The government does have a law that is intended to pay women “equal pay for work of equal value”. More women are working in lower-wage occupations than their male counter- parts. This means that a woman’s income is only two-third’s of a man’s salary.

During the first Republic of Armenia (1918-20), in regards to voting and election rights, women were on the same solid footing as men. Four parliamentarians were women and one woman, Diana Apgar, was appointed the Ambassador to Japan.

After 1920, when the Soviets took control of Armenia, women found it harder to find jobs where they could be in positions of power and decision making. Even seventy-one years later, after Armenia gained her independence, women won only nine constituencies out of 240, or 3.6 percent. Today, none of the permanent seats are held by women.

Another extremely important cultural issue in Armenia is how the nation views the role of women in marriage, family and kinship.

Armenians are monogamous. Sometimes marriages are arranged. Intermarriage with family is not accepted in Armenia. The ideal situation would be if a couple who were not related would marry. Most newlyweds end up living with the groom’s family because of the housing shortage. The preference, naturally, is for a newlywed couple to live on their own.

For a man and a woman to marry at least one partner must be Christian Orthodox. Second, the couple is required to attend pre-wedding mentoring held in the church.

Also, marriages occur inside the church. No outside weddings are permitted.

The bride must wear a very conservative wedding gown. She is not to show any cleavage or be wearing a tight dress.

Finally, unless the couple chips in for an extra fee, there are no “kiss the bride” moments. The final part of the wedding custom is when the groom and bride are proclamed “King and Queen” of their households.

As far as social settings are concerned, men rated higher on Armenian identity than did women. Women were not as interested in doing what they loved to do, such as working or im- proving Armenian society.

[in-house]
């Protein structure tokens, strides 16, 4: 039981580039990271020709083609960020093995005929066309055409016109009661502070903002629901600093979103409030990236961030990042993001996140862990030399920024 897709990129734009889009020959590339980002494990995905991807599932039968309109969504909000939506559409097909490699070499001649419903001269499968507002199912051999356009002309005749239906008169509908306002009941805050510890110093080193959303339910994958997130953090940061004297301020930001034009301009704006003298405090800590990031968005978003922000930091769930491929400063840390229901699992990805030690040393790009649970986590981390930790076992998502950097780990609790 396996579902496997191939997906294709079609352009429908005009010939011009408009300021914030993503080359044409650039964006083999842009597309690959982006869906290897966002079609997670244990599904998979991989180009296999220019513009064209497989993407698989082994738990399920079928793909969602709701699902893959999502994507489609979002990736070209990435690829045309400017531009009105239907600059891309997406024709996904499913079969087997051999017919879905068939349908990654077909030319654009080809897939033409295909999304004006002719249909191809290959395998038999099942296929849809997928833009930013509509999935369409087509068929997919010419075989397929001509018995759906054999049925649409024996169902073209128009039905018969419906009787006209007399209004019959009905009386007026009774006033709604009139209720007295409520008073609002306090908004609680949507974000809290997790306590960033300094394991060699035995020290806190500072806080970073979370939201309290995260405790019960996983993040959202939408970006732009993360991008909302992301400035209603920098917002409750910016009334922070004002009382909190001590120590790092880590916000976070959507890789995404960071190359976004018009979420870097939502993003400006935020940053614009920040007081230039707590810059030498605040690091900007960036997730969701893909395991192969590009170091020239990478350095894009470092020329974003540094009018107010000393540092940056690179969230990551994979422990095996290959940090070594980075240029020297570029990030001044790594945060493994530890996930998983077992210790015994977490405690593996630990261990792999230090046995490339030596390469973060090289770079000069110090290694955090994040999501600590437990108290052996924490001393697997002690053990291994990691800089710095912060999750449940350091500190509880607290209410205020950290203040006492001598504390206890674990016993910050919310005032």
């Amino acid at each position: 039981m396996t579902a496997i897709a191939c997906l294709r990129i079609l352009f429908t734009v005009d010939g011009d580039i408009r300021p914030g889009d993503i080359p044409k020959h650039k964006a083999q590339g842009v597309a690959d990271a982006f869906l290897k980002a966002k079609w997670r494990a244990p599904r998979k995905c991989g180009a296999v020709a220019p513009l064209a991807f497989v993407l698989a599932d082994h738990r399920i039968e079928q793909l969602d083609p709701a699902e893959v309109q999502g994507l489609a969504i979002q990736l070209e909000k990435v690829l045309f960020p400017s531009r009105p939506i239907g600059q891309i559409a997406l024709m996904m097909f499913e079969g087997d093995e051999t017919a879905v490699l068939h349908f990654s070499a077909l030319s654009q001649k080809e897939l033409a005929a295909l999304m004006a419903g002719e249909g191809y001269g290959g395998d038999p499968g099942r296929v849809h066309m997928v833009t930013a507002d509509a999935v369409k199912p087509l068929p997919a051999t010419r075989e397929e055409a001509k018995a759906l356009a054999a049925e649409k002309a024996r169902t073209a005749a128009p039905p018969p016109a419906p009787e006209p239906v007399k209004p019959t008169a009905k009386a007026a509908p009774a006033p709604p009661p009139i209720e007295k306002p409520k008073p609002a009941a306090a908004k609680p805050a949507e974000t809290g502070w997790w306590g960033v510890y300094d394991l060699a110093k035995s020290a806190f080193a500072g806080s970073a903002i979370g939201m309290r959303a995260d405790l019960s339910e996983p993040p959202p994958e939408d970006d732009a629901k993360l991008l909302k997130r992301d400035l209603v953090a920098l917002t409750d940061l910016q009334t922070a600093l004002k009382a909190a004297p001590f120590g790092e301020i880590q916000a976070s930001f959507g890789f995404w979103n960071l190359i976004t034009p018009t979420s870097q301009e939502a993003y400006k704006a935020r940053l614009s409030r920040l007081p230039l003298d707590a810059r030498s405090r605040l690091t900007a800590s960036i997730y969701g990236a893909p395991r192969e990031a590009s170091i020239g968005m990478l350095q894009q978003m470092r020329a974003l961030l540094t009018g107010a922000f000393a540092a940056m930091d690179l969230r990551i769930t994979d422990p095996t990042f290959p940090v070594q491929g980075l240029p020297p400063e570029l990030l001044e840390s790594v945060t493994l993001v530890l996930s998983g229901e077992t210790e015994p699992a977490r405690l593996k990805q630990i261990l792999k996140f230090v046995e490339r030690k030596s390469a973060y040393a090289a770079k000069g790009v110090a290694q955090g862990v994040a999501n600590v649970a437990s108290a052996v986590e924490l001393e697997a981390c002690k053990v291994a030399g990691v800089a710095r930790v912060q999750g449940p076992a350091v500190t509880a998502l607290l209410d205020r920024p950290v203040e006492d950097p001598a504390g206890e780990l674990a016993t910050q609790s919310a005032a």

Religion is another area of interest to Armenians. There are one 112 million Armenians around the world as well as their own nation-state in the Caucasus. Over ninety-percent of Armenia is Christian.

Before Christianity, in the Old Testament times, the Hittites served the one living God: YAHWEH, or Jehovah. This aspect of Armenian life is very important to the people.

Also, regarding the marriage etiquette, and woman’s etiquette the first year that she is married and also the Armenian’s Christian heritage are issues that women of Armenia can pass down to their children and future generations could remember the traditions of their parents and grandparents, thereby assuring that the culture, tradition and legacy can keep going strong.

Without a doubt, married life and the family are traditions, amongst many others, that can be passed down to future generations by women. In many cases, if the women of the house begin teaching their children when they are just months old or a little older about Christianity and raise them up in a Christian home, it is likely that the child/children will grow up to become a Christian. Also, all of the other cultural customs, such as housekeeping, etc., can be taught by the women of the house. Most Armenian women teach their toddlers how to be a real Armenian boy or girl, and it goes without saying that the children will grow up to become good Armenian citizens.